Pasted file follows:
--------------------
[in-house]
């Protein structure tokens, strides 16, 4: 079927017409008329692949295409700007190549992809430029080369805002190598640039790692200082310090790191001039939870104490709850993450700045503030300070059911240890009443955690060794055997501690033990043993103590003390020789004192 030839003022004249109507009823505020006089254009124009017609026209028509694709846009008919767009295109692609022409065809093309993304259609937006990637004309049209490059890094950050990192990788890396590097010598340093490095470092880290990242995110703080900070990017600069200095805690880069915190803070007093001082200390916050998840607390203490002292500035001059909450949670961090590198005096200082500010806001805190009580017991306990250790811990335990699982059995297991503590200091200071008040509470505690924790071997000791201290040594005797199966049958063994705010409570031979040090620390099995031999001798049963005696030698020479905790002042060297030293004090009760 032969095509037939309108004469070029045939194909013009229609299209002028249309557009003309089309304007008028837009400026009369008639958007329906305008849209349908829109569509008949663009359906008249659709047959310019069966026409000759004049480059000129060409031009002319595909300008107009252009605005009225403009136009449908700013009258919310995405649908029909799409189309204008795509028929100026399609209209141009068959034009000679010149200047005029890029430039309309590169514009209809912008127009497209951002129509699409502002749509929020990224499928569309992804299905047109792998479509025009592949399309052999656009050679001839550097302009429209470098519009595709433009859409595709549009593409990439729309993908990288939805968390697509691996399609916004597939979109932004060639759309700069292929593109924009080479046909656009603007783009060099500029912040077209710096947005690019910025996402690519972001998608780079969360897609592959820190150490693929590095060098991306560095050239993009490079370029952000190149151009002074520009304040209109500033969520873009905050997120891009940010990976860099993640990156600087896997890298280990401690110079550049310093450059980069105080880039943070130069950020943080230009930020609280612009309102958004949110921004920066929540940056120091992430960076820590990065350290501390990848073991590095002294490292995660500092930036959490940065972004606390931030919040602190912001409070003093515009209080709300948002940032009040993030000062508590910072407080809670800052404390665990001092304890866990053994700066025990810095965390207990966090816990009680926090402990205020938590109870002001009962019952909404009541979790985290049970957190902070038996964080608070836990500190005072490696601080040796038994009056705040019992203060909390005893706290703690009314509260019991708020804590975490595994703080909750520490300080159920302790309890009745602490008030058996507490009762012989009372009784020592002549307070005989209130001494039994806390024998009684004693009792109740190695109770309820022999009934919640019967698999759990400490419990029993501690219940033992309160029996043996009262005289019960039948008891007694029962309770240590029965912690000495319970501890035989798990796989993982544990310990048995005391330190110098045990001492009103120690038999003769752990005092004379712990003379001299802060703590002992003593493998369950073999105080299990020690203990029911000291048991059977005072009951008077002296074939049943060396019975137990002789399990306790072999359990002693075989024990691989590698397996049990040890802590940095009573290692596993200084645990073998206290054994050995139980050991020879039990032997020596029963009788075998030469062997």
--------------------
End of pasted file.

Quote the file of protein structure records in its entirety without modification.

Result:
[in-house]
């Protein structure tokens, strides 16, 4: 079927017409008329692949295409700007190549992809430029080369805002190598640039790692200082310090790191001039939870104490709850993450700045503030300070059911240890009443955690060794055997501690033990043993103590003390020789004192 030839003022004249109507009823505020006089254009124009017609026209028509694709846009008919767009295109692609022409065809093309993304259609937006990637004309049209490059890094950050990192990788890396590097010598340093490095470092880290990242995110703080900070990017600069200095805690880069915190803070007093001082200390916050998840607390203490002292500035001059909450949670961090590198005096200082500010806001805190009580017991306990250790811990335990699982059995297991503590200091200071008040509470505690924790071997000791201290040594005797199966049958063994705010409570031979040090620390099995031999001798049963005696030698020479905790002042060297030293004090009760 032969095509037939309108004469070029045939194909013009229609299209002028249309557009003309089309304007008028837009400026009369008639958007329906305008849209349908829109569509008949663009359906008249659709047959310019069966026409000759004049480059000129060409031009002319595909300008107009252009605005009225403009136009449908700013009258919310995405649908029909799409189309204008795509028929100026399609209209141009068959034009000679010149200047005029890029430039309309590169514009209809912008127009497209951002129509699409502002749509929020990224499928569309992804299905047109792998479509025009592949399309052999656009050679001839550097302009429209470098519009595709433009859409595709549009593409990439729309993908990288939805968390697509691996399609916004597939979109932004060639759309700069292929593109924009080479046909656009603007783009060099500029912040077209710096947005690019910025996402690519972001998608780079969360897609592959820190150490693929590095060098991306560095050239993009490079370029952000190149151009002074520009304040209109500033969520873009905050997120891009940010990976860099993640990156600087896997890298280990401690110079550049310093450059980069105080880039943070130069950020943080230009930020609280612009309102958004949110921004920066929540940056120091992430960076820590990065350290501390990848073991590095002294490292995660500092930036959490940065972004606390931030919040602190912001409070003093515009209080709300948002940032009040993030000062508590910072407080809670800052404390665990001092304890866990053994700066025990810095965390207990966090816990009680926090402990205020938590109870002001009962019952909404009541979790985290049970957190902070038996964080608070836990500190005072490696601080040796038994009056705040019992203060909390005893706290703690009314509260019991708020804590975490595994703080909750520490300080159920302790309890009745602490008030058996507490009762012989009372009784020592002549307070005989209130001494039994806390024998009684004693009792109740190695109770309820022999009934919640019967698999759990400490419990029993501690219940033992309160029996043996009262005289019960039948008891007694029962309770240590029965912690000495319970501890035989798990796989993982544990310990048995005391330190110098045990001492009103120690038999003769752990005092004379712990003379001299802060703590002992003593493998369950073999105080299990020690203990029911000291048991059977005072009951008077002296074939049943060396019975137990002789399990306790072999359990002693075989024990691989590698397996049990040890802590940095009573290692596993200084645990073998206290054994050995139980050991020879039990032997020596029963009788075998030469062997």